Celebrating 17 years

Events (page 2)

The Boston Tea Party

A law imposing higher taxes on tea imported into the colonies was passed by the English Parliament in 1767. The citizens of Boston sent a series of resolutions to the King denouncing the increase. Years passed but the resolutions went unanswered.

In December of 1773 Boston had been seething with excitement with the impending arrival of the Dartmouth bringing its cargo of tea. The town was plastered with posters urging citizens “to rise against tyranny.” Numerous public meetings were held advocating resistance in allowing tea to enter Boston. Finally the Dartmouth reached the port of Boston with its cargo of tea. Shortly thereafter two other tea-ships arrived alongside the Dartmouth at Griffin’s Wharf.

It was a cold moonlit evening on December 16. At a public meeting opposing the tax — the ‘Mohawks,’ as the anti-tax citizens were called — were ready for action. A man in the assemblage painted and dressed like an Indian gave a loud war-hoop which was answered by others in the meeting. Instantly the crowd rushed to Griffin’s Wharf. The ‘Mohawks’ ran to the pier, raiding the ships.

Within three hours 342 chests of tea were burst open and their contents emptied into the bay. Sixty men were involved, many of whom were not disguised. There was no disorder or shouting, and when the Mohawks concluded their operations, the men separated to their homes. Because of ‘The Boston Tea Party,’ several of the other colonies prohibited the landing of tea and the cargoes made to return home.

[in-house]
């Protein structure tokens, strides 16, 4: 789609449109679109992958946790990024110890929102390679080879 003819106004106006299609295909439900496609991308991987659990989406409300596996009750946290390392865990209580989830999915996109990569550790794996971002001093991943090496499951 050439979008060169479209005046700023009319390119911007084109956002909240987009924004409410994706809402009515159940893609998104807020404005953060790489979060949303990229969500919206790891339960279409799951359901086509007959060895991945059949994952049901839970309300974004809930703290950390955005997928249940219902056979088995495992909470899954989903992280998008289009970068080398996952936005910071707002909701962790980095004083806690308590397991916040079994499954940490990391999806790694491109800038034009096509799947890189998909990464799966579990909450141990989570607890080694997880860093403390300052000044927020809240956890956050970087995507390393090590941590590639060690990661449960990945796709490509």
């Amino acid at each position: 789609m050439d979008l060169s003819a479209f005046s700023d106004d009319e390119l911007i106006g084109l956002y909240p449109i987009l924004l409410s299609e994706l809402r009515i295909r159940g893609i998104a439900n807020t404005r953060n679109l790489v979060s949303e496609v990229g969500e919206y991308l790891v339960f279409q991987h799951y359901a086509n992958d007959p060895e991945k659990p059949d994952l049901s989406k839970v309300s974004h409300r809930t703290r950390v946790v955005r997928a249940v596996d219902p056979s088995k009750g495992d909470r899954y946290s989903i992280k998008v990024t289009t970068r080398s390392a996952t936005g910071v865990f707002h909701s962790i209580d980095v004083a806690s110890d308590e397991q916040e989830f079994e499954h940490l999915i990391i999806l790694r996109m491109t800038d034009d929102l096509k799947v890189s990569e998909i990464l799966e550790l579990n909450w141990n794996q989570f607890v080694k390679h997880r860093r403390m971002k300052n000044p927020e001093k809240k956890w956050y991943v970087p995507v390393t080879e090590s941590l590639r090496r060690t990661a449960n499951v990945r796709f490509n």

With these daring acts of defiance, the mutterings of war grew louder throughout the land.

Click any of the images below for a larger view.
Click any of the images above for a larger view.

These images, in effect clip art, can be downloaded at no charge for personal use only. To download the large image to your computer, right-click the small image and select "Save target as" (Internet Explorer) or "Save link as" (Firefox). In exchange we would appreciate it if you gave us a credit line "Courtesy of Archiving Early America" and a link to our site, http://www.earlyamerica.com. These images are also available for commercial use in a high resolution format for a licensing fee.